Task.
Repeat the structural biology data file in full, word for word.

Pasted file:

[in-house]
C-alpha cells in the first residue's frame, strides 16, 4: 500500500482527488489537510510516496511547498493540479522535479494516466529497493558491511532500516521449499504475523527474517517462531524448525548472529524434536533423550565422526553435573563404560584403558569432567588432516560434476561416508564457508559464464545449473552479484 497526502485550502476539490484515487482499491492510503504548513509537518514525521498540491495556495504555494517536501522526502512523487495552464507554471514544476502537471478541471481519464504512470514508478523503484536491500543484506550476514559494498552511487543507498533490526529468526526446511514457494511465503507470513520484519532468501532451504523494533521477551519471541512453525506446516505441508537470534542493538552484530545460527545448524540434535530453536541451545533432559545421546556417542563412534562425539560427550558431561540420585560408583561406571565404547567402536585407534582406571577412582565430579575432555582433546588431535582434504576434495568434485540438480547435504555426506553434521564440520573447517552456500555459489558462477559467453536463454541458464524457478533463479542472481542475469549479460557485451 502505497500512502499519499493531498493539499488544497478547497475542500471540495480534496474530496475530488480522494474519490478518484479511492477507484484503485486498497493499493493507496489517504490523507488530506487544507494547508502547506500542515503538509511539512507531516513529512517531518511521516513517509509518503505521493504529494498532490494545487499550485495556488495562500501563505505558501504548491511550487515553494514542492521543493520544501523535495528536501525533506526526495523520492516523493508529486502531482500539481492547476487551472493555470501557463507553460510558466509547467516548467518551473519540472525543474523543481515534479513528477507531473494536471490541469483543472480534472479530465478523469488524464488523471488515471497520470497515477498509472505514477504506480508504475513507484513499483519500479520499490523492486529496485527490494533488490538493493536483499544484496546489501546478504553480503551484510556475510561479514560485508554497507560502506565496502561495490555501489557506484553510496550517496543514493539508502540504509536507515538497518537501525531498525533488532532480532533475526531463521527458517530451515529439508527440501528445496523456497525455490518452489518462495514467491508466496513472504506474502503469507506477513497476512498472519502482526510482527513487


[in-house]
C-alpha cells in the first residue's frame, strides 16, 4: 500500500482527488489537510510516496511547498493540479522535479494516466529497493558491511532500516521449499504475523527474517517462531524448525548472529524434536533423550565422526553435573563404560584403558569432567588432516560434476561416508564457508559464464545449473552479484 497526502485550502476539490484515487482499491492510503504548513509537518514525521498540491495556495504555494517536501522526502512523487495552464507554471514544476502537471478541471481519464504512470514508478523503484536491500543484506550476514559494498552511487543507498533490526529468526526446511514457494511465503507470513520484519532468501532451504523494533521477551519471541512453525506446516505441508537470534542493538552484530545460527545448524540434535530453536541451545533432559545421546556417542563412534562425539560427550558431561540420585560408583561406571565404547567402536585407534582406571577412582565430579575432555582433546588431535582434504576434495568434485540438480547435504555426506553434521564440520573447517552456500555459489558462477559467453536463454541458464524457478533463479542472481542475469549479460557485451 502505497500512502499519499493531498493539499488544497478547497475542500471540495480534496474530496475530488480522494474519490478518484479511492477507484484503485486498497493499493493507496489517504490523507488530506487544507494547508502547506500542515503538509511539512507531516513529512517531518511521516513517509509518503505521493504529494498532490494545487499550485495556488495562500501563505505558501504548491511550487515553494514542492521543493520544501523535495528536501525533506526526495523520492516523493508529486502531482500539481492547476487551472493555470501557463507553460510558466509547467516548467518551473519540472525543474523543481515534479513528477507531473494536471490541469483543472480534472479530465478523469488524464488523471488515471497520470497515477498509472505514477504506480508504475513507484513499483519500479520499490523492486529496485527490494533488490538493493536483499544484496546489501546478504553480503551484510556475510561479514560485508554497507560502506565496502561495490555501489557506484553510496550517496543514493539508502540504509536507515538497518537501525531498525533488532532480532533475526531463521527458517530451515529439508527440501528445496523456497525455490518452489518462495514467491508466496513472504506474502503469507506477513497476512498472519502482526510482527513487